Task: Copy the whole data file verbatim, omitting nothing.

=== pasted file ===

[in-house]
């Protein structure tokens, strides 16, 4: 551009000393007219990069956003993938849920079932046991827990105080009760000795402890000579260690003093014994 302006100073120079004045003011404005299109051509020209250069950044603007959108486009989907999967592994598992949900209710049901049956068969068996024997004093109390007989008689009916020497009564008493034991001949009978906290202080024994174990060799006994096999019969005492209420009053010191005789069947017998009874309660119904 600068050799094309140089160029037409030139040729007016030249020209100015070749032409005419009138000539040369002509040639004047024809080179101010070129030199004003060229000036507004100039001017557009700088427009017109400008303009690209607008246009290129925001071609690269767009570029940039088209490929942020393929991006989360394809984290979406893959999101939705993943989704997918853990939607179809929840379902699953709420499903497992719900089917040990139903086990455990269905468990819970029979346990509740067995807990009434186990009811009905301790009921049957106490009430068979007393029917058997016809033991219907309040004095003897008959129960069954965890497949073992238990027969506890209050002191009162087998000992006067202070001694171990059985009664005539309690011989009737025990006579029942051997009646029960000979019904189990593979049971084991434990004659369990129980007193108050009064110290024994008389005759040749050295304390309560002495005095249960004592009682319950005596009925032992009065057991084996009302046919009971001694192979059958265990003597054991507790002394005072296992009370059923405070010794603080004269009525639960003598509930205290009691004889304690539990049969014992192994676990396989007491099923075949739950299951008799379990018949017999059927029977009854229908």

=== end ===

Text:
[in-house]
């Protein structure tokens, strides 16, 4: 551009000393007219990069956003993938849920079932046991827990105080009760000795402890000579260690003093014994 302006100073120079004045003011404005299109051509020209250069950044603007959108486009989907999967592994598992949900209710049901049956068969068996024997004093109390007989008689009916020497009564008493034991001949009978906290202080024994174990060799006994096999019969005492209420009053010191005789069947017998009874309660119904 600068050799094309140089160029037409030139040729007016030249020209100015070749032409005419009138000539040369002509040639004047024809080179101010070129030199004003060229000036507004100039001017557009700088427009017109400008303009690209607008246009290129925001071609690269767009570029940039088209490929942020393929991006989360394809984290979406893959999101939705993943989704997918853990939607179809929840379902699953709420499903497992719900089917040990139903086990455990269905468990819970029979346990509740067995807990009434186990009811009905301790009921049957106490009430068979007393029917058997016809033991219907309040004095003897008959129960069954965890497949073992238990027969506890209050002191009162087998000992006067202070001694171990059985009664005539309690011989009737025990006579029942051997009646029960000979019904189990593979049971084991434990004659369990129980007193108050009064110290024994008389005759040749050295304390309560002495005095249960004592009682319950005596009925032992009065057991084996009302046919009971001694192979059958265990003597054991507790002394005072296992009370059923405070010794603080004269009525639960003598509930205290009691004889304690539990049969014992192994676990396989007491099923075949739950299951008799379990018949017999059927029977009854229908």